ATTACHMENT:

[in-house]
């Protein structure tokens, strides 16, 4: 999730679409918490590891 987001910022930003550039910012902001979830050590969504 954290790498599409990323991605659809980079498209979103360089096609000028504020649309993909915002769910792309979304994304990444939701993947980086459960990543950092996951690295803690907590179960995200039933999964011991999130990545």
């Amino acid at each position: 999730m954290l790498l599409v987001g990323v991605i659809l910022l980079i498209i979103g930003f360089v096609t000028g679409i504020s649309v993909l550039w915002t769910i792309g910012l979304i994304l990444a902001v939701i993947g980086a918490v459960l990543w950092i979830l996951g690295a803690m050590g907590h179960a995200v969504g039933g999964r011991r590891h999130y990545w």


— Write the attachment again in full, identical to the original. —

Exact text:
[in-house]
């Protein structure tokens, strides 16, 4: 999730679409918490590891 987001910022930003550039910012902001979830050590969504 954290790498599409990323991605659809980079498209979103360089096609000028504020649309993909915002769910792309979304994304990444939701993947980086459960990543950092996951690295803690907590179960995200039933999964011991999130990545």
């Amino acid at each position: 999730m954290l790498l599409v987001g990323v991605i659809l910022l980079i498209i979103g930003f360089v096609t000028g679409i504020s649309v993909l550039w915002t769910i792309g910012l979304i994304l990444a902001v939701i993947g980086a918490v459960l990543w950092i979830l996951g690295a803690m050590g907590h179960a995200v969504g039933g999964r011991r590891h999130y990545w």